Tell me what you saw! She screams at the child. Saying it again and again in a shrill voice, repeating her demand through hysterical sobs:
    Tell me what you saw! The child does not utter a word. The mother knows what happened. She herself was born in a time of war, she knows how slavery works, knows why her daughter has been taken and what she will be used for. What she wants from the young twin is one last image of Kishmet.
    Tell me what you saw! means:
    Tell me you still see her! But the child does not move. She is silent. Her face has changed, expresses a new awareness, one she does not yet have the words to communicate.

     

    The abductors stormed in at a gallop that afternoon, with fire, rifles, chains, yokes, and horses, and they took everyone they could. The young, mostly. Boys to make soldiers of them, girls for pleasure and servitude. They worked quickly, this was routine for them. They knew the village, informed by allies who had told them how to get there and who may have been from the neighboring village. They knew what they would find there.

     

    The men and women of Olgossa have arrived home too late. Their sons and daughters tried to run away, to hide, but they were taken, wounded, killed, and their voices were smothered in the great blast of the flames. There are bodies on the ground, dismembered, burned, groaning as the life ebbs out of them in large pools of blood. There are stray goats, whimpering dogs, and birds fallen silent. There are destroyed huts and broken slave yokes, evidence that the raiders have been here. The fire is still spreading from one point to another. The familiar signature left by slave traders.

    The village is in disarray for several days, like a field after a storm. She does not recognize her own twin, does not recognize the place where she lives. Olgossa is filled with the moaning of the injured, on and on it goes, a constant repetition of suffering, like an endless round of slow, despairing supplications. She does not recognize the people with whom she lives. The villagers have gathered up the dead and counted the missing. They found decapitated old men, children with amputated limbs. Found devastation and pillage, ravaged fields, dying cows, the river water tainted by bloated corpses, every sign of life wiped out. And the women clutched and scratched at their own bodies till they drew blood, beat their foreheads on the ground, howling sounds the child had never heard. The men took up their lances and tom-toms, and set off into the night. The witch doctor came and made sacrifices. After many days and nights, the men returned. But did not meet their womenfolk’s eyes. In front of their sons too they looked away. Confronted with rifles and gunpowder, their bows and arrows served only to indicate their impotent presence. Such irony.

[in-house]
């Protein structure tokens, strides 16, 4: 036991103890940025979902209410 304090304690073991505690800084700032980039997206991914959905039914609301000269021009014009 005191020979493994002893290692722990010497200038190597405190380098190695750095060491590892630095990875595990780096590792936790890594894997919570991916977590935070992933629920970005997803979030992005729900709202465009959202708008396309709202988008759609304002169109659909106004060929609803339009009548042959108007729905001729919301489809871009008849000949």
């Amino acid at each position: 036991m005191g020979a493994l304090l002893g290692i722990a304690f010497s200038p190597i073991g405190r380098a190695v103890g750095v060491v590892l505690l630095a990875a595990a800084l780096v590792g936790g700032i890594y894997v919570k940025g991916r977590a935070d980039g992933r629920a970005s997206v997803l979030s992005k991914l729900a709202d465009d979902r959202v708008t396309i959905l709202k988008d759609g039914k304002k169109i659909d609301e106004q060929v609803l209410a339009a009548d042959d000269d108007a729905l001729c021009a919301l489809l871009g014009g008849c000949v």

For a long time the smell of bodies and burned straw hung over the village, and ash flittered about for several days before disappearing on the wind. And when the ash had gone, it was all truly over. But in the sand outside the women’s hut, her older sister’s body had left a snake trail as wide as a baobab branch. She still sees it. Even when others have walked over it. Even when the rain changes the red earth into clods  of mud. She sees this image of her brutal, mute absence. A warning. And she still harbors that naked fear, the fear of her own screams that her mother did not hear. This is a new danger: Losing her mother’s protection. A mother she no longer recognizes. An anxious, nervous, sleepless woman.

    Of course the inhabitants of Olgassa considered leaving the village, because it was now known to the traders and their agents would surely come back. And then they thought of those who had done so before them, who had fled their ransacked villages, abandoned their crops, lost their flocks, had left for another place that they never actually reached. They had been found starved to death at the foot of hills, on plains, and in forests. And so the inhabitants of Olgossa stayed. Living in fear of going to fetch firewood, going to fetch water, fear of seeing their children stray away, their women grow too beautiful, fear that rifles and gunpowder should come galloping back. At any moment. By day. Or by night. And their happiness became a faltering thing, muddied by grief and powerlessness, and by this newfound wariness of strangers, but also, and most important, of those who were not strangers and had readily explained where they could be found.